Quest of Vidhuraa is a 2D platformer released on Steam in late April of this year, and it bills itself on being a “very hard platformer game.” I’m no stranger to difficult games and I have reviewed many of them in the past. I’m hardly a stranger to the “Nintendo Hard” category of games and I can quite enjoy games that are not easy to complete. I just came off of beating two Castlevania games so it’s not as if I lack the skill to beat these types of games.
Rather I often grow skeptical of games that use difficulty as their selling point because you never know what kind of difficulty it is. I will say that I did not finish Quest of Vidhuraa. I got up to the 27th level before I quit because I found that the game was designed in a way where I never felt I was improving and where I needed to perform the exact same maneuvers repeatedly yet expect different outcomes.
To get on thing clear, Quest of Vidhuraa is nowhere near as difficult as something like Attacking Zegeta. When it comes to difficult games, the idea should be to design levels that the player needs to practice at and git gud enough to overcome while also not being too overwhelmingly punishing. A poorly designed title like Ghostie Quest, Bleed, or 8BitBoy will be difficult as a result of poor controls and character handling and most of the challenge factor comes from getting used to the way your character handles.
Quest of Vidhuraa is nowhere near as bad as those games given that the controls are clunky yet also manageable. The game was also clearly designed with these controls in mind and there is a decent enough difficulty curve if you get used to them. I did at least get a bit of enjoyment out of Quest of Vidhuraa so it doesn’t get the “Steam Greenlight Landfill” moniker. Unfortunately I am still not sure whether I would actively recommend it.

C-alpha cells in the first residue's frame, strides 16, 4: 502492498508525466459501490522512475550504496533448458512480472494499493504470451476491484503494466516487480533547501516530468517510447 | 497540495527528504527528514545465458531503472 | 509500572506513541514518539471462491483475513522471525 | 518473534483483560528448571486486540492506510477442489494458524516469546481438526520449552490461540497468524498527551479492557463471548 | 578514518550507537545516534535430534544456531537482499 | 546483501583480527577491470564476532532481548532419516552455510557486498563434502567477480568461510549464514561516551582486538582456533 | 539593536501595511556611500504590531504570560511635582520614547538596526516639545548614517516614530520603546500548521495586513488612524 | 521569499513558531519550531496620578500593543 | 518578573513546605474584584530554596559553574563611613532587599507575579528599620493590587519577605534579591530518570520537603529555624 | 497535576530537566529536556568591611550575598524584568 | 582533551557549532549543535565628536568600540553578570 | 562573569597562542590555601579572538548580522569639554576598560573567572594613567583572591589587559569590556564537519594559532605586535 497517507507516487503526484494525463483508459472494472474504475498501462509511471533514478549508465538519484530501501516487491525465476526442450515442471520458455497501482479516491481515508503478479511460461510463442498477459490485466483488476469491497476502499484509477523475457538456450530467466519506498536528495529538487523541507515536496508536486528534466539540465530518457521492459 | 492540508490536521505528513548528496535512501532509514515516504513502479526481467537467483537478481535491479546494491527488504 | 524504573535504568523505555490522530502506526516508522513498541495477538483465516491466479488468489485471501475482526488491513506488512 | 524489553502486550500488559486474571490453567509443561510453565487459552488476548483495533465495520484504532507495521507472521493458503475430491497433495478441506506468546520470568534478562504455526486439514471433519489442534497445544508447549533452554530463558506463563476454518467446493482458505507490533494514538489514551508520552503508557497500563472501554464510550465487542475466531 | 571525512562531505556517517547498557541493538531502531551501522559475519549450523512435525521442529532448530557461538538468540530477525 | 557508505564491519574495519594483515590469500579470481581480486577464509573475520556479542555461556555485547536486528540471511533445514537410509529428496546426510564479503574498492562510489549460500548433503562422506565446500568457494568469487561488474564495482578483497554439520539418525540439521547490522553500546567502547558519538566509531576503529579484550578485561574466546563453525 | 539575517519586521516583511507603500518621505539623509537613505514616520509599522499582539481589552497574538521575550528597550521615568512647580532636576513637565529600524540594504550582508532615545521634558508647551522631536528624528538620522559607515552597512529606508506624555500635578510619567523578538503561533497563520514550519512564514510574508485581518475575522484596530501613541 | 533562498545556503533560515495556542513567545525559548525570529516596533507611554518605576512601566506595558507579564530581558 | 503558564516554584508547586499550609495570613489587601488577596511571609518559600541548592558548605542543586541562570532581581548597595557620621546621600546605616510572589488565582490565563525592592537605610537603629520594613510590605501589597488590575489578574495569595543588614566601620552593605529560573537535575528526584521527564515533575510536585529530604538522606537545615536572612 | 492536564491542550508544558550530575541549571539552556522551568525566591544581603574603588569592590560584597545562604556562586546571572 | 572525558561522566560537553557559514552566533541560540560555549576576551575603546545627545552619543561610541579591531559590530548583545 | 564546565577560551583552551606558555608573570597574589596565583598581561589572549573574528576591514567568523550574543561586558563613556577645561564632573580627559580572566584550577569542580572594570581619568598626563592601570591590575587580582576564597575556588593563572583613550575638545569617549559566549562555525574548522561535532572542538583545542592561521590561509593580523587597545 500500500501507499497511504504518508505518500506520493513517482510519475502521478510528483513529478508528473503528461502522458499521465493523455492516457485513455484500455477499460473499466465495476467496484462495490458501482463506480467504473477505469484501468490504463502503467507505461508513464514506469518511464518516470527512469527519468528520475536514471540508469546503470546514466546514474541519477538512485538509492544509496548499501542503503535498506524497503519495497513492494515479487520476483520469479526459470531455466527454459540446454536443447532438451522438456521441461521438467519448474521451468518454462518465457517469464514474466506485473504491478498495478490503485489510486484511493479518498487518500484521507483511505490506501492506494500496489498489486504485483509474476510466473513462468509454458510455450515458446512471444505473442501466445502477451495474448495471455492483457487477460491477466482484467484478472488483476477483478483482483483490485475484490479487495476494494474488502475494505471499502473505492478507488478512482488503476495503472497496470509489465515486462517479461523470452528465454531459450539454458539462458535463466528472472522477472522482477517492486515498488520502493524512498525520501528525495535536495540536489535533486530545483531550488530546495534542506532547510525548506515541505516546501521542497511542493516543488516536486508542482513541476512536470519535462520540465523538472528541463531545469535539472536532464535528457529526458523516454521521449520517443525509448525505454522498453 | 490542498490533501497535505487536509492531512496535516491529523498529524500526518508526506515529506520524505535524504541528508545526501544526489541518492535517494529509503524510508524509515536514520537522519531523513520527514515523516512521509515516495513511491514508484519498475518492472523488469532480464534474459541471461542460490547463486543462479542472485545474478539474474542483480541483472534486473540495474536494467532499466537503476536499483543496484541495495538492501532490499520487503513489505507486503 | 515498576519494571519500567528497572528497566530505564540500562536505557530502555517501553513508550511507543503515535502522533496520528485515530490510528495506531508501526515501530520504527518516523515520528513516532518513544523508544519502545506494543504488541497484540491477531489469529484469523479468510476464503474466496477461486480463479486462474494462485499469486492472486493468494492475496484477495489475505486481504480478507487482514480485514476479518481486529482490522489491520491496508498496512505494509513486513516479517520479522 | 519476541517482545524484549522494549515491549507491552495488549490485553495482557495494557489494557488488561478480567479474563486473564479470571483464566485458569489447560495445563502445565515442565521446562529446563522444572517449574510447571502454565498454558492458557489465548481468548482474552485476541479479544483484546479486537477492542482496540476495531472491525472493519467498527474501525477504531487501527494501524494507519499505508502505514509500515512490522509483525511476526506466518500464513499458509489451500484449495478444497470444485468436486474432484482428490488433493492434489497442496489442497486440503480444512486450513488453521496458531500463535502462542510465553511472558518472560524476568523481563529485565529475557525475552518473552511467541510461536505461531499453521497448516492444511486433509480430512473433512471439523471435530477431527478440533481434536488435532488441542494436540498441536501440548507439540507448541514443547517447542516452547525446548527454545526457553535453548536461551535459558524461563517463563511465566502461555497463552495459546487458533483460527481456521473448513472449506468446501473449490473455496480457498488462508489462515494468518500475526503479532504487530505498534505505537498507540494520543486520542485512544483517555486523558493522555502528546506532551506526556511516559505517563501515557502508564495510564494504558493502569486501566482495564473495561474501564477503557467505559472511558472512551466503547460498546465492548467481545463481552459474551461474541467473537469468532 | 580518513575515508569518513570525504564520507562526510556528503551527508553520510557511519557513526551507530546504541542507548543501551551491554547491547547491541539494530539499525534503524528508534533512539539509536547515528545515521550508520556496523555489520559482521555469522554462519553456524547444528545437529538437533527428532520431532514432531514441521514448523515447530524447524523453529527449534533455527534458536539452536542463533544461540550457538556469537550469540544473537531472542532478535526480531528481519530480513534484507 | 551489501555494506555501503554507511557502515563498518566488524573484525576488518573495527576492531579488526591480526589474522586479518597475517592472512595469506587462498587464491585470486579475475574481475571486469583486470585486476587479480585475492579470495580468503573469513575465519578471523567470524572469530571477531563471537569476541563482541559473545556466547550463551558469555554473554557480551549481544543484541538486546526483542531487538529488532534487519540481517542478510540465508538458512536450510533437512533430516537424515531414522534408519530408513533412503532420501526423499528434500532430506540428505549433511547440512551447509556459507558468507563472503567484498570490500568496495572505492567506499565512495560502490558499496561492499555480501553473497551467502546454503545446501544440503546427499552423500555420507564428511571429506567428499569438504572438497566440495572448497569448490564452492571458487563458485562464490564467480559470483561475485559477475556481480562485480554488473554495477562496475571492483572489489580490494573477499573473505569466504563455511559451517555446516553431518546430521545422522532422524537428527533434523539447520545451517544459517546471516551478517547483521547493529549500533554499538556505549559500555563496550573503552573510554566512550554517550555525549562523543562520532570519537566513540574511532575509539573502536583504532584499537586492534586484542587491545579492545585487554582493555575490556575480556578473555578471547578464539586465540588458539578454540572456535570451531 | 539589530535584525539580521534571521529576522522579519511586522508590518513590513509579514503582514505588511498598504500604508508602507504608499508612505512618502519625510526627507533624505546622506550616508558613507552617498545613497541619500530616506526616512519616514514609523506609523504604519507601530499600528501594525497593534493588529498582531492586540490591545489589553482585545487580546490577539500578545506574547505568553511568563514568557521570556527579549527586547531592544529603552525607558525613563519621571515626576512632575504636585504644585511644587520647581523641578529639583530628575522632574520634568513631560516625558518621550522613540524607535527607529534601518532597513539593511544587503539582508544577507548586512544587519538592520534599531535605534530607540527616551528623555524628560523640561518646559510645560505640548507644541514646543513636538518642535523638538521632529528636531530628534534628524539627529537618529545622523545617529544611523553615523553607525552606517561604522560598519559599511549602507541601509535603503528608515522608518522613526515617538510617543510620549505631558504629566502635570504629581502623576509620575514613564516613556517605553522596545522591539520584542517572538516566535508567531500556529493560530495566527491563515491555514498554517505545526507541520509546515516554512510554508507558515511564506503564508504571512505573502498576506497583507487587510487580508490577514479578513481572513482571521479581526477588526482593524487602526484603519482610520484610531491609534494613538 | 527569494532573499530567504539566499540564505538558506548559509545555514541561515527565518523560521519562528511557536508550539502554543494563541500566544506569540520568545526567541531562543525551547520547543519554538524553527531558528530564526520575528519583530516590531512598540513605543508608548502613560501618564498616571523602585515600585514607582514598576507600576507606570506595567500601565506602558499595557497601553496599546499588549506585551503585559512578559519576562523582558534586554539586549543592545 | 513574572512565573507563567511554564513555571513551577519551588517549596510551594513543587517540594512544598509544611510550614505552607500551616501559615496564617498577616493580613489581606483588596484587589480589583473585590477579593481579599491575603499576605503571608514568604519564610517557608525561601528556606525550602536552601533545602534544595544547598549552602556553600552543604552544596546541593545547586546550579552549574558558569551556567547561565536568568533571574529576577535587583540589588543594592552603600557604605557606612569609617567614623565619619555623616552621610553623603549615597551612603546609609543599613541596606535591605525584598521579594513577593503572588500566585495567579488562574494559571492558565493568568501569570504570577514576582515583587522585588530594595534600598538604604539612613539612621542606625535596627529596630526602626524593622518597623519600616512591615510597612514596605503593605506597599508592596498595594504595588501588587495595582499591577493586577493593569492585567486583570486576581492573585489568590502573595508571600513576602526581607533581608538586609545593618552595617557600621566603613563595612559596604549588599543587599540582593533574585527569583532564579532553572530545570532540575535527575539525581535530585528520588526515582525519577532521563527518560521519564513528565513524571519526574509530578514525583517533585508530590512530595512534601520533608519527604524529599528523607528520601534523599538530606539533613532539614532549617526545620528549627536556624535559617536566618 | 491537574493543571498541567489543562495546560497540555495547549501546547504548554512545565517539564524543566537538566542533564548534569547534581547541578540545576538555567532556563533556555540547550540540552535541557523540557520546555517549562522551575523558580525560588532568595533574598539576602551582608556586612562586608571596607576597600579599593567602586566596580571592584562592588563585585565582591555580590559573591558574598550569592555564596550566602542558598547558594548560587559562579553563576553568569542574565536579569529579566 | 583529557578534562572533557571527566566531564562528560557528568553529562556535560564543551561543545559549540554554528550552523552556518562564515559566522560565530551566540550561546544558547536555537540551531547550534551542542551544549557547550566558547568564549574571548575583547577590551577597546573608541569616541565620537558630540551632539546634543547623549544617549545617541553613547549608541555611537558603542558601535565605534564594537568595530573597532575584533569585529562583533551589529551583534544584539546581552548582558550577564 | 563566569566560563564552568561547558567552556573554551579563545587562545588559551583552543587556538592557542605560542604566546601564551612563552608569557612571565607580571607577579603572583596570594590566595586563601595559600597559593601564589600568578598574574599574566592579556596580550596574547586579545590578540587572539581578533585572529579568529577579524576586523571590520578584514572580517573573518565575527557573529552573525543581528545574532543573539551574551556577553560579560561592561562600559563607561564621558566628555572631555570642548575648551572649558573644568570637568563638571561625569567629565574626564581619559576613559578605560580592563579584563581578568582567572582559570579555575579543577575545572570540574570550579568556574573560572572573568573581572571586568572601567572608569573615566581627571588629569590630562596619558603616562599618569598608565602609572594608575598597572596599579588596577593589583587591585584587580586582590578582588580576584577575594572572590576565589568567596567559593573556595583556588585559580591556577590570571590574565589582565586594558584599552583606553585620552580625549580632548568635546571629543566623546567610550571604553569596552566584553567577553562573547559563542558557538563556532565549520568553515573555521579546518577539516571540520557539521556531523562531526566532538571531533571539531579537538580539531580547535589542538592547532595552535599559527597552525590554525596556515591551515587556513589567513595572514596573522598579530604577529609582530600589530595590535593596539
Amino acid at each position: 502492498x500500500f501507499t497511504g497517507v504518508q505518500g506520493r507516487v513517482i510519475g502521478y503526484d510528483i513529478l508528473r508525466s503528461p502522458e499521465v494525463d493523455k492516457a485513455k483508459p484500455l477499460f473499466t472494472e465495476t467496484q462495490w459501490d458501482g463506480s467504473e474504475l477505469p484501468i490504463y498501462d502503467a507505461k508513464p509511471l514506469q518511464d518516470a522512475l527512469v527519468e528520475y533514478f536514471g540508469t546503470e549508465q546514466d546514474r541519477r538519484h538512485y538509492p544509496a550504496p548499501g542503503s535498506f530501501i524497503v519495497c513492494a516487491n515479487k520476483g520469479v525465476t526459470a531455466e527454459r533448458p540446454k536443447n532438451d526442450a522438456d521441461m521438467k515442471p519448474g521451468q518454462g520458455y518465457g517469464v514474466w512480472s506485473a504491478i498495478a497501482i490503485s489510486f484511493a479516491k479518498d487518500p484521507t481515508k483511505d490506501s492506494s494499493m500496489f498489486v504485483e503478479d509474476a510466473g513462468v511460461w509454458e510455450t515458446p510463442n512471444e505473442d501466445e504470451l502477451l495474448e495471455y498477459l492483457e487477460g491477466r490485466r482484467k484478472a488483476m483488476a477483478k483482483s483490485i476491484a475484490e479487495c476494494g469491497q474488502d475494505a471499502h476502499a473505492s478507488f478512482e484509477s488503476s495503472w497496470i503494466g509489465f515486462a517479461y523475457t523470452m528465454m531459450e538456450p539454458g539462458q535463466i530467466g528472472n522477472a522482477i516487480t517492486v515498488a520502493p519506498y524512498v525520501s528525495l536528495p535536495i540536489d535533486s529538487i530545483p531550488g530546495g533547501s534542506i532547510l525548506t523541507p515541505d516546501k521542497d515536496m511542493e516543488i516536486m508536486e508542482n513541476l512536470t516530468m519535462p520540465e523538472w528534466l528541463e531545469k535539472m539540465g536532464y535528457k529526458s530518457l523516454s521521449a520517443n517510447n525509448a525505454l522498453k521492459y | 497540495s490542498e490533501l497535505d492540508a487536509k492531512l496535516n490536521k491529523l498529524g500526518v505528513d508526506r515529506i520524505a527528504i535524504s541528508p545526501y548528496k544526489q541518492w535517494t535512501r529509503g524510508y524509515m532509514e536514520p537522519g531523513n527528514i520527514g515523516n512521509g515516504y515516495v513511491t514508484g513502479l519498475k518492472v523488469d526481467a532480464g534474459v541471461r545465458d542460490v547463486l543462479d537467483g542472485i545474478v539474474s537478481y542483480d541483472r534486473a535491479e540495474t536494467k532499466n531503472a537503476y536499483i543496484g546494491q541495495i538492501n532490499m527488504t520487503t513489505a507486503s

The level design in Quest of Vidhuraa would offer virtually no resistance if it were in a platformer with better controls, but the levels become quite a bit trickier due to the erratic nature of how Vidhuraa handles. First of all, Vidhuraa carries WAY too much inertia when he moves and every level feels like it uses ice physics. Secondly, the height of his jumps are wildly inconsistent and it often felt like lightly tapping the jump button would launch him straight upwards into a saw blade yet pressing it down hard would only make him do a light hop. This gets even worse with wall jumping that is so unpredictable that it was what lead to me ragequitting.
I can say that I did at least enjoy parts of the game before reaching that point. The game’s wacky control set up does also allow you to take advantage of wall jumps that launch you three times as far as regular jumps in order to skip past large chunks of levels. The fact that each level is only a few screens long also helps prevent you from feeling like your not making too much progress. Unfortunately there are only 60 levels in the game (20 of which were added via patch) so there isn’t that much content you will get out of the game.
Presentation wise, the art style looks minimalistic yet effective and I also quite liked the music. Unfortunately there was an issue in that you hear the jump sound effect whenever you press the jump button regardless of whether or not your character can actually jump (IE such as when he is already in the middle of a jump). This makes it harder to get a sense of how Vidhuraa handles and only serves to make his movement feel more unpredictable and erratic.
Overall there was some potential in Quest of Vidhuraa and it’s a decent first attempt for an amateur developer, but it’s not something I’d suggest going out of your way to seek out. Thankfully the game is only $4.00 and will likely be even less during sales so it may be worth it if you can get used to those controls. I am hopeful that Firstseed continues to improve upon themselves as I am sure that if they can build upon what they have here, they can create some truly good or even great games.
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